We walked around a bit just looking at the Seine, Notre Dame and the surrounding area, as we maneuvered around the crowds.
It’s amazing how many people come to Paris in the summertime. Eventually we found the stop for the Big Bus City tour.
The bus was so crowded that it took a number of stops before we were able to find seats and plug headphones into the recorder for the “official” tour.
Once we were settled upstairs in the open air with a breeze and full views of the city, we just sat back and enjoyed the trip.
After driving through the narrow archways passed the Louvre, down the tree lined streets of Champs-Elysees, and past the Arc de Triomphe, we returned to the Eiffel Tower where we disembarked.
Right at the entrance was an ice cream stand that seemed to be calling my name. I rarely eat ice cream but it was so hot and I was hungry so a large cone of soft-serve Pistachio was perfect. We ate ice cream while I stood in a massively long line and Jesse scooped out the surrounding area. We left the long line for the elevator, in favor of a shorter long line to climb up the stairs. So after just a 15 minute wait (verses at least a two hour wait), we had our tickets and began the ascent.
After over 300 steps we reached the first level. I was hot and sweaty and out of breath. Maybe this was overly ambitious after being sick just a day ago. We elected not to climb the additional 300 steps to the second level and just enjoyed the stunning view of Paris from 190 feet above the city. We were able to identify the sites since we had taken the city tour. The climb down was less strenuous but just as hot. Once we were on the ground level again, we found a stand that sold slushy drinks and made our way to the park next to the complex. Among the throngs of people we were able to find a bench in the shade and enjoyed our cool icy sweet drinks while my body temperature returned to equilibrium.
“Do you think those women are locals,” I asked nodding toward the four gray haired women on the bench across from the path from us.
“Yes,” he replied.
“Because they are feeding the pigeons,” he answered.
We both chuckled as we watched them get up and amble away. We then walked the two blocks to the train station where there were Metro employees who spoke English. Their job was to help us find the correct trains to get us to our destination. After the explanation Jesse wanted to go back and catch the bus, but I assured him I understood the directions, which was only partially true. We did figure out which trains to get on and arrived back in the Port d’Orleans neighborhood of our hotel. It felt like a great accomplishment. We finished the night with crepes for dinner at a side walk café.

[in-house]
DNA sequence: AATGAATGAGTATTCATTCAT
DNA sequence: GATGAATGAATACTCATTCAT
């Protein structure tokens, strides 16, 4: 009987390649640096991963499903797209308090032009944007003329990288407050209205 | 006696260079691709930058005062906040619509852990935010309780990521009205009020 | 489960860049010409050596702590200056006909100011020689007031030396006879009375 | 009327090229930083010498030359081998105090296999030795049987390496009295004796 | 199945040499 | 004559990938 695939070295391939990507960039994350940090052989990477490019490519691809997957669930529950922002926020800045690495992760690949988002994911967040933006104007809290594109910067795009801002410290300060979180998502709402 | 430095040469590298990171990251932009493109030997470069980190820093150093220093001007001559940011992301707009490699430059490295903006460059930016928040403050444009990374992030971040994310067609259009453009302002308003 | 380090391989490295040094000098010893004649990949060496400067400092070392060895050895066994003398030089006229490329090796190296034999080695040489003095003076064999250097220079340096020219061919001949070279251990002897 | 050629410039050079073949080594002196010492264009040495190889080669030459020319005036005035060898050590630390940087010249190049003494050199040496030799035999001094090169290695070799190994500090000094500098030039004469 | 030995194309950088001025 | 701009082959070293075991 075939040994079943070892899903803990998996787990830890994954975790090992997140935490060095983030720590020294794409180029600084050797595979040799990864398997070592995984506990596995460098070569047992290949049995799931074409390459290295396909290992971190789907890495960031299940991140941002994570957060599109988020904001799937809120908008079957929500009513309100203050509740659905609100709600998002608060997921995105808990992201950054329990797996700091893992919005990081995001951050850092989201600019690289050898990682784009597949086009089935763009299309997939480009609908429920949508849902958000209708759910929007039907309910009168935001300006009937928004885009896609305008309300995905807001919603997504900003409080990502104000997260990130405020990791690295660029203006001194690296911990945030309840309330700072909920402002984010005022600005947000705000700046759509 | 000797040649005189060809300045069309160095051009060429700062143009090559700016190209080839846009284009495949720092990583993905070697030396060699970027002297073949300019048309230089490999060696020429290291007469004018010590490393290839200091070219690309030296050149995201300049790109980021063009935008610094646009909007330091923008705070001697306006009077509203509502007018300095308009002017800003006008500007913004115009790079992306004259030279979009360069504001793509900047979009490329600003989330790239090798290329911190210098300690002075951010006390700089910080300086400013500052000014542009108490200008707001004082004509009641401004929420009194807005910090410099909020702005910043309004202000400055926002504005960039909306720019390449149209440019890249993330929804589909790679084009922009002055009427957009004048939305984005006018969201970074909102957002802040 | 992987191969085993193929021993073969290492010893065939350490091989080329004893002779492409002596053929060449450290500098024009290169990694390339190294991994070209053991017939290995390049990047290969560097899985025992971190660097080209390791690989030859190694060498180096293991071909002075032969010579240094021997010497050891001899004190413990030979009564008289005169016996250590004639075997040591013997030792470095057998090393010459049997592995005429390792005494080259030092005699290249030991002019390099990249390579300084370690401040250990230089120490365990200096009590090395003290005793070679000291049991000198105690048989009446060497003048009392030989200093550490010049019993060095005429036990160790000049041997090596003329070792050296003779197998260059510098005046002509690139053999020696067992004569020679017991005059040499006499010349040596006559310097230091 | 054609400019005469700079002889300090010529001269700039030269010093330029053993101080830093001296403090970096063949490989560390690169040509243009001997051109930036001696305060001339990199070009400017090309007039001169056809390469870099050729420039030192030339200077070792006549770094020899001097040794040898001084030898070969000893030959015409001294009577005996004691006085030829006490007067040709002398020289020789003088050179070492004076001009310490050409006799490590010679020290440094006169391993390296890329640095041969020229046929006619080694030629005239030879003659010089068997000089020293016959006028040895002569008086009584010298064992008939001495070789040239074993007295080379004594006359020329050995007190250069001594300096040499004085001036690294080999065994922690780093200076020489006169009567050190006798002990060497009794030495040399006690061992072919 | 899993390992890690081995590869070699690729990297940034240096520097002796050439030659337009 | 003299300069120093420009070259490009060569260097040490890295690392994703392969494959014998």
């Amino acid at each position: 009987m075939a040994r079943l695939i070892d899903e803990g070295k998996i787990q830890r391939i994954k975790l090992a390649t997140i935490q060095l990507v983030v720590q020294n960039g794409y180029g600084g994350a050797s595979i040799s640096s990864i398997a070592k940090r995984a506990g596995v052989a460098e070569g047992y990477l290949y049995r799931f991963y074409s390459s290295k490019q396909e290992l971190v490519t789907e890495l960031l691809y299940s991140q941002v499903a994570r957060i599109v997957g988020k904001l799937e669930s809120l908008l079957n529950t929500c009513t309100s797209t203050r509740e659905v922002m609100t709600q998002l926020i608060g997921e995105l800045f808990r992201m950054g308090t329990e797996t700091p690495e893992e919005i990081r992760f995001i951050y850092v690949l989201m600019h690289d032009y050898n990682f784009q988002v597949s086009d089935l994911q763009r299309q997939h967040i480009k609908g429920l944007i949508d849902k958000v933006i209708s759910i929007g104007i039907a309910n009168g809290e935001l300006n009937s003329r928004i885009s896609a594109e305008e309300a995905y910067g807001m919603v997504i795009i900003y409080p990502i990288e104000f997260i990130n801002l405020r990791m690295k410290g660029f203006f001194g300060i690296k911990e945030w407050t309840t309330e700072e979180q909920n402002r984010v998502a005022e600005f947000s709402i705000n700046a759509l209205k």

I have had much resistance to creating blog posts out of sequence. I have been thinking about why the resistance is so persistent. It seems like since Matthew died I am living my life out of sequence. It feels like everything is out of order, so I find myself trying to create what little order I can. Life has its own pace and I need to adjust regardless of my preferences. I will return to my Israel posts later, as I still have things to say. Since we are now here in Paris I will jump into our Paris adventures.
The last full day we were in Israel, I was sick. When I heard some strange noises in the middle of the night I didn’t sit up to look out the window so I know I wasn’t feeling well. In the morning when I woke up I had some kind of stomach bug. After some Imodium things settled a little, but the rest of the day all I could do was sleep and sip tea. Luckily by that evening I was able to eat some chicken soup, (aka Jewish Penicillin). Tuesday morning I felt much better but was quite weak, so luckily our flight wasn’t until the afternoon, which gave me plenty of time to slowly pack (with a little help from Jesse).
Eddy drove with us to the airport so that he could rent a car after we returned our rental car. We listened to the familiar radio station, we thought for nostalgic reasons, as there was supposed to be a ceasefire beginning that morning. We were not too surprised to hear three rocket warnings on the radio during the 35 minute trip to the airport, all were in the south. Once we returned the car and went into the airport we said good-bye to Eddy and checked our bags. We stopped to get a drink before we headed to security and the gates because we had a lot of time before the flight and I needed the rest and fluids. As we set down, there was Eddy. He decided to join us until we left for the gate, so we had another hour visit with him before we had to go. We said our real goodbyes this time and we wished him luck, hoping the ceasefire would take.
We made our way through security and to our gate where we began boarding. Once we were on the plane and took off Jesse and I both signed a deep breath of relief as Jesse said, “I think we are out of rocket range now.”
During the 4 ½ hour flight I did not feel the best but made it through and was able to eat a little bit. We arrived in Paris and were solicited by a car service and ended up having the driver take us to our hotel in Paris. It was more expensive than a taxi, but it was a nice sedan with air conditioning and Jazz music playing on the stereo. It took us an hour in rush hour traffic, so we figured the comfortable accommodations was worth the extra price.